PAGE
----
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Residents turn out in force to oppose T. St. rezoning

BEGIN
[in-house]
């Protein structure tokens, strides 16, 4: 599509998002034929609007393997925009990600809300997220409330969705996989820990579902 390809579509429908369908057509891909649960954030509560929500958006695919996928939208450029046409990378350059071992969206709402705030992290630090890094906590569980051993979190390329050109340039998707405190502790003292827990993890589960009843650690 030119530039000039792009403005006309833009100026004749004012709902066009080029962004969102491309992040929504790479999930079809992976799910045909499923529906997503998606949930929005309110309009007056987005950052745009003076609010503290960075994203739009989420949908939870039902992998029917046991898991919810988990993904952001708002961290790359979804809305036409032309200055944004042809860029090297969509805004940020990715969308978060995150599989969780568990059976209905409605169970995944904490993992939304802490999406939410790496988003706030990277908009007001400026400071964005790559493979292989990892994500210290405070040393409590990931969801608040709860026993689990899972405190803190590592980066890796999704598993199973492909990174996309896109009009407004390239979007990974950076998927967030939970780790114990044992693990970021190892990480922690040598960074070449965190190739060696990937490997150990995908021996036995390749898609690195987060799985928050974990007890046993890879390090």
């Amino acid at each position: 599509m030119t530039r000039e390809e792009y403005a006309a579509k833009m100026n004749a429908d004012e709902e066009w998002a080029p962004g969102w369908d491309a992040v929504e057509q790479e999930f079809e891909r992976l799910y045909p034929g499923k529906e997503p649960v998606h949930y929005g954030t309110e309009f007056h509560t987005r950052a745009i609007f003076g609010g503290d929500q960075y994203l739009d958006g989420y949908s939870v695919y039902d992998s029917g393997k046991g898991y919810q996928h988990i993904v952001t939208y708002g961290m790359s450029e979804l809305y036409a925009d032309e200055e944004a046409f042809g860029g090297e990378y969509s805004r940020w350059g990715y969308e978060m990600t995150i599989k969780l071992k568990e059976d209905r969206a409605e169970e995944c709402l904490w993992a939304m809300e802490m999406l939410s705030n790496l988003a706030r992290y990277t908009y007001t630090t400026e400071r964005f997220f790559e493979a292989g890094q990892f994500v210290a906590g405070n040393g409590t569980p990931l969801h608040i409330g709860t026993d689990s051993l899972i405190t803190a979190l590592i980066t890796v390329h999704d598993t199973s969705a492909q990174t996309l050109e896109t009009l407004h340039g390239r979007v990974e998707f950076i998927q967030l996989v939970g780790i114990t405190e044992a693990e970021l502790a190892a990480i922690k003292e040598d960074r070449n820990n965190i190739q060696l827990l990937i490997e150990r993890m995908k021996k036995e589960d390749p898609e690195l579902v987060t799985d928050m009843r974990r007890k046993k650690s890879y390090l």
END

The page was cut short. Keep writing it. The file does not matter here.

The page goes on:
By Walter Geiger The Lamar County planning commission voted unanimously Monday morning to deny the rezoning of 1.2 acres at the intersection of Thomaston Street and Veterans Parkway in Barnesville for a new Dollar General (DG) store. About 80 opponents of the plan packed the meeting room at the courthouse. Commission chairman Angela Preston cautioned the crowd that her board only makes recommendations. The final decision will be made by the county commission at its meeting May 15 at 7 p.m. Williamson attorney Tripp Brisendine pitched the plan for his client and father-in-law Donald R. Haywood. Brisendine lived in the house in question at 934 Thomaston St. until about six weeks ago. He noted he submitted his original proposal and was contacted later the same day by developers involved with DG which resulted in a revision. He said Haywood wants the rezoning from R-1 (residential) to C-2 (commercial) whether the store is approved or not. After questioning, he agreed that Haywood owns the home and could tear it down at any time, regardless of approval. Brisendine was the only person who spoke in favor of the project, noting the property is not in the city’s designated historic area. Zoning administrator Dan Gunter reported receiving about 175 signatures on petitions opposing the rezoning. Preston called those who had signed up to speak against the zoning to the podium one by one. Each had five minutes to speak. Elaine Benson, 933 Thomaston St.: Benson said she and her husband had been in their home for 12 years and they had seen the traffic on Thomaston Street quadruple in that time. She also complained of a lot of foot traffic on the railroad tracks behind her home. ‘We are not in the historic district but we are the gateway to the historic district. These family members must think very little of Mrs. Haywood because she would have (fought this),’ Benson said. Dan Rainey, 888 Thomaston St.: Rainey cited statistics from the BPD that on April 23, 2018, 12,160 vehicles traveled Thomaston St. and DG would increase that number. He noted there is no access on the four-lane for DG on the site plan and questioned how trucks would get in and out of the store and where the loading docks would be located. ‘Like Madison, we have a great, old city. We would like to keep it that way,’ Rainey said. Lindsay Yarbrough: Yarbrough is considering a move to Thomaston Street. She had prepared with extensive research. She noted that the current DG store does about $1 million in sales annually with the average purchase being eight dollars. That would require 125,000 transactions at the proposed new store. ‘Hometown values are not found on the aisles of any discount store,’ Yarbrough argued. Rachel Hames, 930 Thomaston St.: ’This is heartbreaking. This is a beautiful home. Once you go commercial, there is no going back,’ Hames warned. Eleanor Stecker, 330 Country Kitchen Rd.: Stecker noted that she and her husband moved here in 1996 and were attracted by the physical beauty of Barnesville. ‘When you come down Highway 36 into Barnesville, it is like entering a magical place. I really urge the city and county to consider the treasure we have. It can be taken away so quickly,’ Stecker said. Victor Calle, 633 Greenwood St.: ’We all love this community. It has a rich history. This would destroy our community,’ Calle cautioned. Ronnie Simmons, 927 Thomaston St.: Simmons said he moved here 25 years ago for the peace, tranquility and relaxed atmosphere. He said lights from Flash Foods on the four-lane are already an issue. ‘This (area) is the front porch of our community. This would destroy our front porch. I wonder about the domino effect. What will follow this,’ Simmons queried. Van Baker, 521 Thomaston St.: Baker noted that he had spent his career in the real estate division of Norfolk-Southern and considered himself qualified to speak on zoning. ‘I have been in thousands of towns. I could quickly tell which ones had good zoning and which ones had bad zoning. I have been in a lot of zoning fights. Note that DG is not here. This doesn’t matter to them. If it did, they would have all their lawyers here. There are plenty of places for a DG. I’m sorry but this is all about money,’ Baker insisted. Ashley Gilles, 425 Abbott Rd.: Gilles specifically questioned a storm water detention pond on the site plan presented by Brisendine and questioned the breeding of mosquitoes and other pests there. ‘This would probably increase crime in the area,’ Gilles also warned. Doug Smith, 873 Thomaston St.: ’I hope you will make the right recommendation to the county commission,’ Smith said. Niall Matthieson, 727 Thomaston St.: Matthieson said he sees one to four tractor trailers on Thomaston Street daily now and, that without four-lane access, DG would increase that traffic. ‘Would you recommend moving Dollar General as it looks now and has looked for the past 30 years to the end of Thomaston Street? I think that would be a phenomenal error,’ Matthieson concluded. Commission member Dwight Fleming, noting the site was inappropriate for a retail operation, made a motion to deny the request. It was seconded by Gerald Thompson. In addition to Preston, the other members are L.D. Park and Richard Miller.

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